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Elevating Privileges

As we saw earlier, the database server is not directly accessible from the Internet, and our front-end Web server is fully patched and not vulnerable to anything. Our objective at this point is to elevate our privileges so that we become an internal user, preferably a highly privileged one, on one of the systems in the target network. To do that, we will use the SQL injection to send commands to the database server and ask it to do things for us.

It is important to note here that we cannot connect directly to the database server, so instead we will ask it to make a connection to us. We will start by setting up a listener on our attacker machine. Then we will make the database server connect out to us.

Before we can control the database server we need to get some tools onto it. This is important because, generally speaking, attack tools are not installed on the operating system by default. There are several techniques for getting our tools (often called "warez") onto the database server. A simple option is to use a file transfer protocol such as the Trivial File Transfer Protocol (TFTP). TFTP is a connectionless file transfer protocol used primarily for booting diskless workstations. However, the client application for TFTP is installed on all Windows systems by default. Because we have an SQL injection vulnerability, we can use it to tell the database server to use TFTP to get our tools. The first tool we will upload (download?) is Netcat. Netcat is a network tool somewhat like Telnet, except that it is much more versatile and is unauthenticated. It is freely available on the Internet and even comes standard on many UNIX and Linux distributions. It is pretty much universally used by attackers, however, and should never be left on a system where it is not absolutely needed.

At this point, we do not know what privileges we have on the database server. Our commands on the database server will execute as whatever user the Web application uses to connect to the database server. This could be anything, but far too often that connection happens with too high privileges. Many Web programmers use the sa account for this because (1) everything works that way because sa can do anything, and (2) there is less to type because sa usually has a blank password.

In this case, the connection does happen as sa, which means we have access to the xp_cmdshell extended stored procedure (xproc), which is only available to system administrators by default. Xp_cmdshell is used by SQL Server to execute operating system commands, which means that if we pass it the right parameters, SQL Server will actually execute any operating system command we want. Xp_cmdshell is installed by default on SQL Server 2000. Using the SQL injection attack, we call xp_cmdshell and ask it to call TFTP and have it, in turn, connect to our attacker machine and get Netcat from there.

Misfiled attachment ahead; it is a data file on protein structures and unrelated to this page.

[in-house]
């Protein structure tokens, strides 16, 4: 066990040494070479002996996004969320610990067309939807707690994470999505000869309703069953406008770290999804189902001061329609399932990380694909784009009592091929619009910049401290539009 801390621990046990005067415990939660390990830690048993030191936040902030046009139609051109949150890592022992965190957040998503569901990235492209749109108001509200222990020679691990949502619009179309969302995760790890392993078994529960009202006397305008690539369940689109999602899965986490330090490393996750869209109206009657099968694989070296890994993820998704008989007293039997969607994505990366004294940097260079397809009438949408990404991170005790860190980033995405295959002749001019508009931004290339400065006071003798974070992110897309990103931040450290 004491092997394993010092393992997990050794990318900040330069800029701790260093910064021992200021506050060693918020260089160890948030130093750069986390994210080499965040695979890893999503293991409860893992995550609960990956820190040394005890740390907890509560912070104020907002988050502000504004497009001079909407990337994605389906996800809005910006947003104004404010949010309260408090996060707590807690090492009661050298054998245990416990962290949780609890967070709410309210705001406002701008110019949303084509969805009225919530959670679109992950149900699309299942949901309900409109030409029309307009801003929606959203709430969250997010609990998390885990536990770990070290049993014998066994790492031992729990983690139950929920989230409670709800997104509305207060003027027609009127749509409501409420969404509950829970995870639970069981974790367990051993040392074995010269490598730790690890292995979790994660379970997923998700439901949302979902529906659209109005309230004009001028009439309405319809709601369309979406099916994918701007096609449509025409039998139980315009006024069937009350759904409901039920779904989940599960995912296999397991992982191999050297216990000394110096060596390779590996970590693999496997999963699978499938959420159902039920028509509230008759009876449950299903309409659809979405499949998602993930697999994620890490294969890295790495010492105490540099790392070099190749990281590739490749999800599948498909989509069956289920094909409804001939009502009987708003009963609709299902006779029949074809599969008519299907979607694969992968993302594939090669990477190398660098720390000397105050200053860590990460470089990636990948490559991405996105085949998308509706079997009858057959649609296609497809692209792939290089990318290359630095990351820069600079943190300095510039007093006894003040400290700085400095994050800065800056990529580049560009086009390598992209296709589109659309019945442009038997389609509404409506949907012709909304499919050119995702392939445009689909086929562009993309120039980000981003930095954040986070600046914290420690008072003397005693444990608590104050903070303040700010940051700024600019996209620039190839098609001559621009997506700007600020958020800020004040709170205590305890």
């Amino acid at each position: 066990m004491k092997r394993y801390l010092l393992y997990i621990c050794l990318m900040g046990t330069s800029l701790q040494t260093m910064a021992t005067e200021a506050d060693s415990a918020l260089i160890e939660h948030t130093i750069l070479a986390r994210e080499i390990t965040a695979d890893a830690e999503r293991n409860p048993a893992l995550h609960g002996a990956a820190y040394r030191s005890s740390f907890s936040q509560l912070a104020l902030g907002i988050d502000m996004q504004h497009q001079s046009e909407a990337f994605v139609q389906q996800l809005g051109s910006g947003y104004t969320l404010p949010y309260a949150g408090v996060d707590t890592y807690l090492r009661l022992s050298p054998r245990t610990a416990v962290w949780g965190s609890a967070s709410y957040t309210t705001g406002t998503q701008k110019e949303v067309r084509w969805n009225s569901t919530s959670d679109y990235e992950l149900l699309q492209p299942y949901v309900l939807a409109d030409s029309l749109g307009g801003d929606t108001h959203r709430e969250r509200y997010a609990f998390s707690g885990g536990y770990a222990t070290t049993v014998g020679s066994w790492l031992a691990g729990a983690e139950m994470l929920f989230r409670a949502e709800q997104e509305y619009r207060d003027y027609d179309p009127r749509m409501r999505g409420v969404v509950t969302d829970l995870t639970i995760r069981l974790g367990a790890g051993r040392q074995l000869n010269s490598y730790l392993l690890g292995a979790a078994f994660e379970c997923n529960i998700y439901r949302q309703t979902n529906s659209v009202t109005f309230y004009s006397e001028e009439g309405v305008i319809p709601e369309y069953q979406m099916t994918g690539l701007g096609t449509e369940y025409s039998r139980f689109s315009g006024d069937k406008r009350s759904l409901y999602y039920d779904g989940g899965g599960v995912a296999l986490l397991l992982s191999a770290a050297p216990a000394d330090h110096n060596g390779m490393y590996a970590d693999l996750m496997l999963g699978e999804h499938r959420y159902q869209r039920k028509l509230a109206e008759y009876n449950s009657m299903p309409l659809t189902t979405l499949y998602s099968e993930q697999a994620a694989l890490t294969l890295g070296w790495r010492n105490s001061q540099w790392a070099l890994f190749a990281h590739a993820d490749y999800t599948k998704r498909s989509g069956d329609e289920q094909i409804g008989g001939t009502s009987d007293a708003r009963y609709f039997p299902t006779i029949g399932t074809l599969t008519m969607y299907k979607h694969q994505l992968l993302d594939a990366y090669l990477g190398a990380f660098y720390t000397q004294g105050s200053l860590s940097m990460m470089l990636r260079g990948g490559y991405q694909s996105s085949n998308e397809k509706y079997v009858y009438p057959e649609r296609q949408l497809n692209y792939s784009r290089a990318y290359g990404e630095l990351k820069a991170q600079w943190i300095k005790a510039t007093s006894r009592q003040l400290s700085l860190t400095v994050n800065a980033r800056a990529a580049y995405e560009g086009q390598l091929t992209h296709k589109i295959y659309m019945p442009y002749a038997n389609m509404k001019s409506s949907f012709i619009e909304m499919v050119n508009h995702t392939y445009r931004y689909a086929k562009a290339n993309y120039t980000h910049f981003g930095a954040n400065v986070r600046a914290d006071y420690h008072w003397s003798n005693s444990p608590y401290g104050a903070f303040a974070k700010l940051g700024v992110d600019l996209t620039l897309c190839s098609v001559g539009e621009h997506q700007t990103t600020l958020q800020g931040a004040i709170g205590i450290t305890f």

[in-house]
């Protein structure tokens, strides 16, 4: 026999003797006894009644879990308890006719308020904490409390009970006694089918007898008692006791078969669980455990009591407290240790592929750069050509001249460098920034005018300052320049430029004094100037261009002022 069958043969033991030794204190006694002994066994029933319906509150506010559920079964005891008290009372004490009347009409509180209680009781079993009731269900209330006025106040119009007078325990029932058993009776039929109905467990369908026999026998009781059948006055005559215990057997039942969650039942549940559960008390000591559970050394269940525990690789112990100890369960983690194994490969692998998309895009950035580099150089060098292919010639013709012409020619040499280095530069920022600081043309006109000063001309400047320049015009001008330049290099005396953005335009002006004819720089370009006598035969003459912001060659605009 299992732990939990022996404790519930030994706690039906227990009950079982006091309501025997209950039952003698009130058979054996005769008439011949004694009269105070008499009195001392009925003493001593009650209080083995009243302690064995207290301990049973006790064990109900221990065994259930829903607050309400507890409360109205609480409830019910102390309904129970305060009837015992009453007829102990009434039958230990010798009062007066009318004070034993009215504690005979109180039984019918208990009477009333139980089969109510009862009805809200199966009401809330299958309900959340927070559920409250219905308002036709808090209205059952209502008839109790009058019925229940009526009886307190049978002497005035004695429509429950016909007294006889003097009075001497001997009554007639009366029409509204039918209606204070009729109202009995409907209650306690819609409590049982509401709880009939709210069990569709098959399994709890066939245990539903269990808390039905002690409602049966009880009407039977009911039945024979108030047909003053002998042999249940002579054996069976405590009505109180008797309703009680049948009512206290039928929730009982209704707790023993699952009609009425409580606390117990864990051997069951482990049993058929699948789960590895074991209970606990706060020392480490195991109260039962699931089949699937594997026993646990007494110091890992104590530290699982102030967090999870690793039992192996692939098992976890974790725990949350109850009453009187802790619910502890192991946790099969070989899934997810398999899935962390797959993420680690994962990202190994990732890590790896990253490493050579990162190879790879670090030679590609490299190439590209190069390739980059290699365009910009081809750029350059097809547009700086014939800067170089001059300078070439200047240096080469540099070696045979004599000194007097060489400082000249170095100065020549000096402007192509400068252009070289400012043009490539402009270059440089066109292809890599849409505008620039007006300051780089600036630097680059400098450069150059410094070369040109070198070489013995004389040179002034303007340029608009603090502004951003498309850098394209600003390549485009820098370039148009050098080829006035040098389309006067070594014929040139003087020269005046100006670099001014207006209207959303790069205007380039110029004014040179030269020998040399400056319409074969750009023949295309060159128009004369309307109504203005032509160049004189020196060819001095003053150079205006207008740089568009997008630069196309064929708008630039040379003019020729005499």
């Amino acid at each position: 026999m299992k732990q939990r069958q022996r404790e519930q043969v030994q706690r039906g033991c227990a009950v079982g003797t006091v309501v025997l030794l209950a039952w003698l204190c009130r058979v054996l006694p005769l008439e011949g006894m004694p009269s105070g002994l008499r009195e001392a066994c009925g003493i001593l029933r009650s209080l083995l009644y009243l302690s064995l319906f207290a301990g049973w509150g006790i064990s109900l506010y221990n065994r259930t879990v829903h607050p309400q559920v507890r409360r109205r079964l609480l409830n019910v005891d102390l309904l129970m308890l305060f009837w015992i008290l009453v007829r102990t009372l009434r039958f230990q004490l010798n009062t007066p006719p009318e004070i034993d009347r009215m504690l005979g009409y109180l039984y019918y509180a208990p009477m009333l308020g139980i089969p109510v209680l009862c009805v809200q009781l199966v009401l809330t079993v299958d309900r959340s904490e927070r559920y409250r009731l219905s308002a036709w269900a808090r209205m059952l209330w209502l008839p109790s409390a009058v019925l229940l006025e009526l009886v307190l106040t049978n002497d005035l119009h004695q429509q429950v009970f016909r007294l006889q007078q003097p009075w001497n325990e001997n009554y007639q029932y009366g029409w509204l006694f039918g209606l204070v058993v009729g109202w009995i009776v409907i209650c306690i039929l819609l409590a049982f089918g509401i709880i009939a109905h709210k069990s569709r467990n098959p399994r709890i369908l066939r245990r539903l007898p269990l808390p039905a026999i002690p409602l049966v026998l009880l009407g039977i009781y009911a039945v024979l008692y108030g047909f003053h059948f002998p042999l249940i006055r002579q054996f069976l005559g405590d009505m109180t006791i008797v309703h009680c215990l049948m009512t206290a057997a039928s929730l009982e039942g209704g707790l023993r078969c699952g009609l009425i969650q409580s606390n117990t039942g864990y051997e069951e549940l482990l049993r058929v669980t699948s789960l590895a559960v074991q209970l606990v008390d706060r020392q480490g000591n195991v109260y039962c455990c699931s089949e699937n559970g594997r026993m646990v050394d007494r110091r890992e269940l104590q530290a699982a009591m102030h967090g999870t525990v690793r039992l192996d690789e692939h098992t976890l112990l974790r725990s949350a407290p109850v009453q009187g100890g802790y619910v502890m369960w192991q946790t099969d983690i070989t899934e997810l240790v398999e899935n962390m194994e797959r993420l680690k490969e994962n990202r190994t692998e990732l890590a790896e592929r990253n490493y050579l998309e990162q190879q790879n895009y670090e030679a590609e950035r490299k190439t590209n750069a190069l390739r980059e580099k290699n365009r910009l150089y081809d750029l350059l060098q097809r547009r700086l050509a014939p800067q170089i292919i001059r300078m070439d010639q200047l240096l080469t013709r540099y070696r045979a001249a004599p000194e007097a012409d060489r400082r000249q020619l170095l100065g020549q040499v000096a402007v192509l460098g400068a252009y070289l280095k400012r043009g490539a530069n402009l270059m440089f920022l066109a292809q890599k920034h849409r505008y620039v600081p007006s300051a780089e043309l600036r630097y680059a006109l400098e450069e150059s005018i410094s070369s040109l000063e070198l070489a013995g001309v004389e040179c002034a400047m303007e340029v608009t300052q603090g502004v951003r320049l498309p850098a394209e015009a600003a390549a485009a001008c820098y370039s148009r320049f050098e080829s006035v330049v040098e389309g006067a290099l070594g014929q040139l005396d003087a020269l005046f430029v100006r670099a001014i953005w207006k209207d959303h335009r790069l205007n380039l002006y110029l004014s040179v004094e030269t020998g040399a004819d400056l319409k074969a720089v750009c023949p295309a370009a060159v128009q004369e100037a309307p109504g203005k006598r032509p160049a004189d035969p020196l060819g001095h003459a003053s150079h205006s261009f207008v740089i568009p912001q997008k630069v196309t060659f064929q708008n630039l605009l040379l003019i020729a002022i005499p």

Once we have uploaded Netcat we run xp_cmdshell again and execute it. We tell Netcat to create a socket, and then pass that socket as stdin (input), stdout (output), and stderr (error output) in a call to cmd.exe. This sounds complicated, but it works reliably. The net result is an outbound connection where we pipe a command shell over a socket. We now have our remote command line on the attacker host:

c:\>nc -l -p 12345
Microsoft Windows 2000 [Version 5.00.2195]
© Copyright 1985-2000 Microsoft Corp.


At this point, we have established our first foothold and are well on the way to taking over the network. We have escalated privileges from a remote anonymous user to an inside user. To find out what kind of user, we need to first get the rest of our tools onto the system. Those tools will be used to escalate local privileges if needed as well as to hack the rest of the systems on the network. We can transfer those too using tftp.exe. After we have done that, we can verify our credentials on the host:




Bingo! We are already LocalSystem. That must mean the SQL Server is running in the LocalSystem context. When we told it to execute xp_cmdshell, it executed the commands we passed in as LocalSystem as well. That means we have already completely compromised the back-end database server. We can now proceed to hacking other machines on the network. At this point, our first host has been compromised, as shown in Figure 2-1a.


Figure 2-1a The database server has been compromised.

Before we continue, it is worthwhile at this point to stop and reflect on why we have been successful so far:

  • The first entry was made using a poorly written Web application (Chapter 16, "Evaluating Application Security").
  • The flawed Web application allowed us to pass commands to an unhardened database server (Chapter 14, "Protecting Services and Server Applications").
  • The database server is allowed to make outbound connections through the firewall. To learn more about how to use egress filtering with firewalls, see Chapter 7, "Protecting Your Perimeter."
  • If your firewall does not support egress filtering, you need to filter such traffic on the host. Chapter 10, "Preventing Rogue Access Inside the Network," shows how to set up those filters, and Chapter 9, "Network Threat Modeling," discusses a technique to analyze which ports you need to allow through.
  • Finally, we used a tool installed by default to upload the necessary tools we needed to complete the attack. Without those tools, this attack would be considerably more difficult. The tool we used was tftp.exe, but there are other tools that can be used for the same purpose. Use of these tools needs to be restricted to only those users who absolutely need them. Chapter 12, "Server and Client Hardening," talks about hardening individual hosts against these types of attack.
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